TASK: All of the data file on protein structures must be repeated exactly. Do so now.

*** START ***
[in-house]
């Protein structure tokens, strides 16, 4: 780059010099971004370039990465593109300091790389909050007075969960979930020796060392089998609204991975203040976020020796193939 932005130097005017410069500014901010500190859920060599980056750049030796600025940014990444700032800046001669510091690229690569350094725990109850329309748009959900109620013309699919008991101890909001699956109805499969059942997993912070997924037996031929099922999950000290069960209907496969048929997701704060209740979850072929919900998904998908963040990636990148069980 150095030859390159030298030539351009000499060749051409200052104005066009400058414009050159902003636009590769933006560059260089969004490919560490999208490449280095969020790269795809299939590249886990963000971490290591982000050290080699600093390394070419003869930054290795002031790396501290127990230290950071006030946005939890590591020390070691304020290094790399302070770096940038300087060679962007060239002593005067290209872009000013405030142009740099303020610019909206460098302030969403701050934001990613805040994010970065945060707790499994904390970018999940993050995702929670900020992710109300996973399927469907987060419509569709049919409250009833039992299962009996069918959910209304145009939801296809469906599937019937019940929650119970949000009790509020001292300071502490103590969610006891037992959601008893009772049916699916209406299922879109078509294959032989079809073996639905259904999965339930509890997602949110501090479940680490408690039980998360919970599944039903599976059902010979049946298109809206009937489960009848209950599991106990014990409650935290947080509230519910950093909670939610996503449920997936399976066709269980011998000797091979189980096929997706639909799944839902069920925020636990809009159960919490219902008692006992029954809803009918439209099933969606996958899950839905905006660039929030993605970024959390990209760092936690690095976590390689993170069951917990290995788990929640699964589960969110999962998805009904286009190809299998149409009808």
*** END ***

[in-house]
């Protein structure tokens, strides 16, 4: 780059010099971004370039990465593109300091790389909050007075969960979930020796060392089998609204991975203040976020020796193939 932005130097005017410069500014901010500190859920060599980056750049030796600025940014990444700032800046001669510091690229690569350094725990109850329309748009959900109620013309699919008991101890909001699956109805499969059942997993912070997924037996031929099922999950000290069960209907496969048929997701704060209740979850072929919900998904998908963040990636990148069980 150095030859390159030298030539351009000499060749051409200052104005066009400058414009050159902003636009590769933006560059260089969004490919560490999208490449280095969020790269795809299939590249886990963000971490290591982000050290080699600093390394070419003869930054290795002031790396501290127990230290950071006030946005939890590591020390070691304020290094790399302070770096940038300087060679962007060239002593005067290209872009000013405030142009740099303020610019909206460098302030969403701050934001990613805040994010970065945060707790499994904390970018999940993050995702929670900020992710109300996973399927469907987060419509569709049919409250009833039992299962009996069918959910209304145009939801296809469906599937019937019940929650119970949000009790509020001292300071502490103590969610006891037992959601008893009772049916699916209406299922879109078509294959032989079809073996639905259904999965339930509890997602949110501090479940680490408690039980998360919970599944039903599976059902010979049946298109809206009937489960009848209950599991106990014990409650935290947080509230519910950093909670939610996503449920997936399976066709269980011998000797091979189980096929997706639909799944839902069920925020636990809009159960919490219902008692006992029954809803009918439209099933969606996958899950839905905006660039929030993605970024959390990209760092936690690095976590390689993170069951917990290995788990929640699964589960969110999962998805009904286009190809299998149409009808």